US-Iran Prisoner Swap Agreement Demonstrates The Growing Power Of Iran
The Islamic Republic has managed to secure its membership in the Shanghai Cooperation Organisation (SCO), as well as the BRICS economic alliance.
Despite the West’s imposition of new sanctions against the Islamic Republic of Iran and its virtue signaling over the anniversary of the death of Mahsa Amini, the recently implemented prisoner exchange agreement with the United States demonstrates the growing power of Tehran. After countless attempts to destabilize the West Asian nation, Iran proved itself as a primary regional player and scored a major diplomatic achievement.
On Monday, five prisoners held in Iran and five others held in the United States were released as Washington decided to unfreeze billions in Iranian assets. The news came amidst a storm of criticism from domestic opponents of the Biden White House, along with hopeful analyses that depicted what the deal could signal in terms of a future revival of the 2015 Iran Nuclear Deal. However, what has been missed here is the success story of this prisoner exchange from the Iranian perspective.
When US President, Joe Biden, entered the White House, he did so on the back of a campaign that included a number of foreign policy pledges. While criticizing Tehran, Biden proclaimed that he would renegotiate the 2015 Joint Comprehensive Plan Of Action (JCPOA), a pledge that he has so far failed to deliver on. After the collapse of a year-long series of indirect negotiations back in June of 2022, that were centered in the Austrian Capital, Vienna, tensions began to once again rise between the US and Iran. In fact, the US sent three thousand additional troops to the Middle East back in early August, in an effort to beef up its military presence in the Gulf area.
The US continues to work in opposition to Iran’s regional agenda and that of its allies, including through the imposition of new sanctions on individuals who are allegedly related to Tehran’s drone and military aircraft development; which occurred just one day after the prisoner swap was enacted. However, such sanctions, similar to those that have been frequently slapped onto Iranian individuals throughout Biden’s term in office, are little more than symbolic slaps. Right now, the US Biden administration's new sanctions are a bid to save face, in the midst of staunch criticism of his prisoner exchange agreement from the Republican Party opposition.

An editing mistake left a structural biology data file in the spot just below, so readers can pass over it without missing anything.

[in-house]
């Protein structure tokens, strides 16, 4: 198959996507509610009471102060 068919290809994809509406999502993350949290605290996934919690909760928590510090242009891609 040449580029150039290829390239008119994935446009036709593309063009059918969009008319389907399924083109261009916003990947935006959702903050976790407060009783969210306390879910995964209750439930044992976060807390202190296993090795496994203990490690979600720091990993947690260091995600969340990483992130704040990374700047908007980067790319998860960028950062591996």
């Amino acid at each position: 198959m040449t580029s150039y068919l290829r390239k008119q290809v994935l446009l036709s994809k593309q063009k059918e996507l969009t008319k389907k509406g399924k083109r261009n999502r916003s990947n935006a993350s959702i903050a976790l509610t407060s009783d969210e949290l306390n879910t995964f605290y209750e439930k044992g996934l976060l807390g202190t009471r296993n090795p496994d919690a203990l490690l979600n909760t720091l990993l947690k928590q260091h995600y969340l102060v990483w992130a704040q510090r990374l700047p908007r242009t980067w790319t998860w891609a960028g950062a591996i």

When it comes to the 2015 Nuclear Deal, one of the biggest issues that Biden has to face in attempting to revive it is that he will face a massive backlash in Congress and especially as he heads into the 2024 elections this won't be a good look for him. Therefore, instead of pushing for the rejuvenation of the nuclear deal, he seeks a photo opportunity in the form of securing a normalization deal between Saudi Arabia and “Israel”. Despite seeking this deal, which will be used as an example of a crowning foreign policy achievement for the Biden administration, there are a number of external factors that first have to be dealt with, and at the top of that list is the American relationship with Iran.
The Islamic Republic has managed to secure its membership in the Shanghai Cooperation Organisation (SCO), as well as the BRICS economic alliance. In the past years, Iran has formed a closer bond with Moscow, agreed to rapprochement with its long-time adversary Saudi Arabia under Chinese auspices and has continued to demonstrate its growing military capabilities. The Kingdom of Saudi Arabia on the other hand, has also been accepted into the BRICS alliance and demonstrates its valuing of Beijing’s friendship.
Interestingly, the Israeli regime has been completely silent over the Iran-US prisoner exchange. This is unusual for the occupying entity, as it usually piles on against any positive gestures towards Tehran from the West. The reasoning behind this, may be that the Americans have set forth a plan to try and calm tensions with the Iranian government, in the belief that granting some concessions may keep Iran silent in the event of Saudi-Israeli normalization. Washington-based think tanks have even suggested that the planned Israeli normalization deal that the US is seeking, could spark war regionally, which may have played a part in the de-escalatory move that was just taken by the Americans.
While the US attempts to appear as if it is combating the influence of Iran in the Middle East, in reality it has accepted that the Iranian government is here to stay and that it is a primary player regionally. As countless attempts are made to attack the image of the Islamic Republic, to encourage unrest and to appear as if the US is still the top dog, the Biden administration knows what is needed if it is going to achieve its desired policy goals. What this demonstrates, if nothing else, is that American power in West Asia is fading and the policy makers in Washington are finally catching up to the reality on the ground.